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Cembalest, Robin. “Ten Tough Women Artists Who Stand Up to the Bad Boys.”
ARTnews. October 29, 2013. http://www.artnews.com/2013/10/29/tentough-women-artists-who-stand-up-to-the-bad-boys/
Ten Tough Women Artists Who Stand Up to the Bad Boys
BY ROBIN CEMBALEST POSTED 10/29/13
In a male-dominated art season, here’s where to find female artists who
cut, change the rules, explore new horizons, and do it gangsta-style
Word is the bad boys have taken over the New York art world this fall.
“This is an art season that could make you think that the feminist movement never happened,” art critic
Deborah Solomon said on WNYC last month.
The fall lineup–Balthus at the Met, Magritte at MoMA, Chris Burden at the New Museum, Robert Indiana at
the Whitney, Robert Motherwell at the Guggenheim, and Mike Kelley at MoMA PS1–makes it seem as though
the bad boys are not the artists, but the people who program the city’s art museums with a depressing
consistency of race and gender. It made Solomon wonder out loud if it’s time to change the rules. Should
museums, she asked, be forced to give equal time and space to women?
The question had bloggers Whitney Kimball and Walter Robinson speculating whether mandatory affirmative
action for women, like the kind Title IX offers for college sports, could get museums to change their tune–or at
least the conversation. But no law could stop Gagosian, to mention one recent, much discussed example,
from putting 34 men plus Kim Gordon in its current London group show. Or solve the incredible whiteness of
most of America’s art museums.
There’s some good news, though. Women might be finally getting credit for cave painting, for one thing. Also,
the feminist sensibility is alive and well in other art venues around New York, if you know where to look. Here
are ten examples:
Free Radical
Isa Genzken got into art school in 1969 by crumpling the paper she was given to draw on and throwing it on the
floor, launching a career of oppositionalism, radical inventiveness, and theatricality she has expressed over
four decades using photography, film, performance, found objects, sculpture, and her own body.
Though she made a small splash here with her 2000 show “Fuck the Bauhaus,” New Yorkers probably know
the 64-year-old German artist best for her giant Rose II sculpture that adorned the New Museum. Now her full,
chaotic achievement is finally in the spotlight with a retrospective opening November 23 at MoMA (and
traveling to its co-organizing institutions, Chicago’s Museum of Contemporary Art and the Dallas Museum of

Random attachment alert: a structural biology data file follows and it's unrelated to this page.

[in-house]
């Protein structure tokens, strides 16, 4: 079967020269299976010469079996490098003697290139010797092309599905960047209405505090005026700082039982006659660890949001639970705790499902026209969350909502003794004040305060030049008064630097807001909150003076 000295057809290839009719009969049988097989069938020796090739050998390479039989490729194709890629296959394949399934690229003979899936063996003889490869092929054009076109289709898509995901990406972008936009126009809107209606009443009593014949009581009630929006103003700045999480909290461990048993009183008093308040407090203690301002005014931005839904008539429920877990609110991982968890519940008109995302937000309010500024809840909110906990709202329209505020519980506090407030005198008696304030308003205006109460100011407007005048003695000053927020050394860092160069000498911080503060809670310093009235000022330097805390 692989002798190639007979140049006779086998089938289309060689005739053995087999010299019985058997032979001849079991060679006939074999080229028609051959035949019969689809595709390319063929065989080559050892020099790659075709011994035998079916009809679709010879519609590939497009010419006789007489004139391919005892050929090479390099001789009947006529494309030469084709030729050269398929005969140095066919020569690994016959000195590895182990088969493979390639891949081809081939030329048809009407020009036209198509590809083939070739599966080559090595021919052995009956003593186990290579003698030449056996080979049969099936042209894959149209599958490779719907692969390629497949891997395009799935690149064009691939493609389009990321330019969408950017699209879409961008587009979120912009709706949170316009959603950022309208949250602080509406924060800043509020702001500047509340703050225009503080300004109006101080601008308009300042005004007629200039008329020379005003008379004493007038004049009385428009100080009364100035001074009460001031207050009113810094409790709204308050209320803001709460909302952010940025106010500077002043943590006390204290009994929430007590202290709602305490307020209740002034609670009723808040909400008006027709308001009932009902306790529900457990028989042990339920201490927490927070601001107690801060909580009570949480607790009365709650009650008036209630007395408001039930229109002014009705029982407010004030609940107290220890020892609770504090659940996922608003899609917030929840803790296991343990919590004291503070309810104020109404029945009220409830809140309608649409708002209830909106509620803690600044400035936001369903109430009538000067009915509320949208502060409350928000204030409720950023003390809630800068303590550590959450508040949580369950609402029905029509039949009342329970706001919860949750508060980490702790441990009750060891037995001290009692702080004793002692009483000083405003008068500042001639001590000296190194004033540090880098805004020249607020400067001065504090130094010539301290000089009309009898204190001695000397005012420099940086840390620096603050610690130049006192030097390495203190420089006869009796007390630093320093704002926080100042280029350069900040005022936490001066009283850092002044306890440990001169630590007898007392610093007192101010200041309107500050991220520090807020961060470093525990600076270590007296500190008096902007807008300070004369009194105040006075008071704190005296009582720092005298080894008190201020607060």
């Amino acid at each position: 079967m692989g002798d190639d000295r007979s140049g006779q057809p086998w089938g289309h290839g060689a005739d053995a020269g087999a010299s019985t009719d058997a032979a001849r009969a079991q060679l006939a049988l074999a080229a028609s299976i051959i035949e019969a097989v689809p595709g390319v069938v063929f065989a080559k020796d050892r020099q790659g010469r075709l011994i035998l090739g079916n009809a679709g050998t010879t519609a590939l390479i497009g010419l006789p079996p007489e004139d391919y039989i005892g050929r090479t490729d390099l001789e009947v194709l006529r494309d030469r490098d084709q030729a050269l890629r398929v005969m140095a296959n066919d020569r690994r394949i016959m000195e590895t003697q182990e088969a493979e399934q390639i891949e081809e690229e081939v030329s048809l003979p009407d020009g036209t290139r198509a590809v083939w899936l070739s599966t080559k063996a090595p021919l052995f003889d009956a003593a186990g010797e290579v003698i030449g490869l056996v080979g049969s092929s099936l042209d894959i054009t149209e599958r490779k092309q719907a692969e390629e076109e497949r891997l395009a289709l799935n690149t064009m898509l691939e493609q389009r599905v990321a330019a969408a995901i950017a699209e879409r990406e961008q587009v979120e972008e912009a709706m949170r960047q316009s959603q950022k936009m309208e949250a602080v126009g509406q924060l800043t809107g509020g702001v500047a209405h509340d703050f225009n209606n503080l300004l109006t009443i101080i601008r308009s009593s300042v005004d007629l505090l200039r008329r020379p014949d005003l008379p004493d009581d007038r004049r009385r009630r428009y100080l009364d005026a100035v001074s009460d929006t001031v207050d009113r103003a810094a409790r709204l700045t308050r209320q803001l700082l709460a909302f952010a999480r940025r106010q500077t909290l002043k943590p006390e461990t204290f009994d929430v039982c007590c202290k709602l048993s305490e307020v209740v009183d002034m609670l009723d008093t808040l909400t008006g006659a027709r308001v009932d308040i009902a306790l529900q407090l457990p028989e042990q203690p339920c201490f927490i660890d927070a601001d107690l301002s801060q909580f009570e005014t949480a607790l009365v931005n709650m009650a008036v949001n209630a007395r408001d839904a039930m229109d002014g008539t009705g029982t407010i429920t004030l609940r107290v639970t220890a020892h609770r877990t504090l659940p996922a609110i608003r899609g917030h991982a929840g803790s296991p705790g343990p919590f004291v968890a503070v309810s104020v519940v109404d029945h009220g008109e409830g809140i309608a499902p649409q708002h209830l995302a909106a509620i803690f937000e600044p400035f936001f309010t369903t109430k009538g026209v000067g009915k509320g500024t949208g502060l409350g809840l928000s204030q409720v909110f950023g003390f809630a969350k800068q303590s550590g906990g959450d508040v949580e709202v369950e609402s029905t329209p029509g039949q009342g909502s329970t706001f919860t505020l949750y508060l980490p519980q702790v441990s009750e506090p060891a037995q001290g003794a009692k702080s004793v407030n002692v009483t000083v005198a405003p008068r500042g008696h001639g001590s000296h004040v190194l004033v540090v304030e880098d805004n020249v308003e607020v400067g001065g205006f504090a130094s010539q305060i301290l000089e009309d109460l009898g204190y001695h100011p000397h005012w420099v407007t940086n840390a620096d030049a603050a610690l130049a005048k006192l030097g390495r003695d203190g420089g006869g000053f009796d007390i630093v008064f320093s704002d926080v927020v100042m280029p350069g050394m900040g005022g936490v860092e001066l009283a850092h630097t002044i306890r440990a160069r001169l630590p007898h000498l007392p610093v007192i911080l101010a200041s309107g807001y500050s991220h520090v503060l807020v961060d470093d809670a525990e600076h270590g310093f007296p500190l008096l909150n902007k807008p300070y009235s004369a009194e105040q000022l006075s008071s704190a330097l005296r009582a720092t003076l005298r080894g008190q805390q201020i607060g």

Art).
Isa Genzken, Empire/Vampire I, 2003, paint on mirror foil, fabric, plastic figures, and artificial plants on wood pedestal.
©ISA GENZKEN. COURTESY COLLECTION MARI AND PETER SHAW, THE ARTIST AND GALERIE BUCHHOLZ, COLOGNE/BERLIN.
Space Is The Place
Apocalyptic visions of another kind infuse a triptych by Mehreen Murtaza that represents the urban, the alien,
and the divine. The Saudi Arabian–born, Lahore-based artist is part of “The Shadows Took Shape,” an
interdisciplinary exhibition opening at the Studio Museum in Harlem on November 14. Haunted by the
recurring ghost of musician Sun Ra, the show explores the utopian, dystopian esthetic of Afrofuturism, the
genre where science fiction, fantasy, magical realism and pan-Africanism converge.
Mehreen Murtaza, Triptych, 2009/2013, archival inkjet print mounted on dibond.
COURTESY THE ARTIST AND GREY NOISE, DUBAI.
Sampling, ca. 1800
Meanwhile, back in 1800, Connecticut resident Laura Hyde was imagining the other ends of the earth, newly
united by international trade routes. She was all of 13 when she made the “Harem Sampler” in “Interwoven
Globe,” the fascinating textile show at the Met. On the left of the sampler, embroidered with silk on linen, is the
Bay of Bengal. On the right is a Turkish harem Hyde read about in a published letter by Lady Mary Wortley
Montagu, the glamorous wife of an English ambassador.
Laura Hyde, Embroidered Sampler, 1800, silk and metallic thread on linen, embroidered.
COURTESY THE METROPOLITAN MUSEUM OF ART, ROGERS FUND, 1944.
Optical Allusions
In a hybrid language where East meets West, and Pop and Op come filtered through the sublime patterns of the
mirrored glass shrines of Shiraz, Monir Shahroudy Farmanfarmaian creates her dazzling abstractions. The
nonagenarian artist, now living in her native Iran after years in the States, maintains an active career, with an
opening at Haines Gallery in San Francisco this Thursday. In New York she is represented by four paintings
in Iran Modern, at the Asia Society.
Monir Shahroudy Farmanfarmaian, Untitled, 1977, mirror, reverse-glass painting and plaster on wood.
COURTESY ZAHRA FARMANFARMAIAN. PHOTO: JOSHUA SAGE.
The Body Electric
A working lamp by the Polish-born artist Alina Szapocznikow in “Counter Forms,” an exhibition organized by
Elena Filipovic at Andrea Rosen that brings together four postwar artists who probably didn’t know each other,
or even of each other, but were united by a sensibility that draws equally on attraction and repulsion.
Szapocznikow, Tetsumi Kudo (from Japan), and Americans Paul Thek andHannah Wilke rejected the
reductive, arch sensibilities of Minimalism and Pop for a deliberately anti-heroic sculpture, abject and visceral,
that was crafted with new, experimental materials and infused with sexual candor and dismembered body
parts.
Alina Szapocznikow, Lampe-sculpture, ca. 1970, tinted polyester resin, light bubble and power supply cable.
©THE ESTATE OF ALINA SZAPOCZNIKOW – ADAGP PARIS.
Earth Work
The main theme at Creative Time’s Summit last weekend was Place, particularly the idea of artists moving from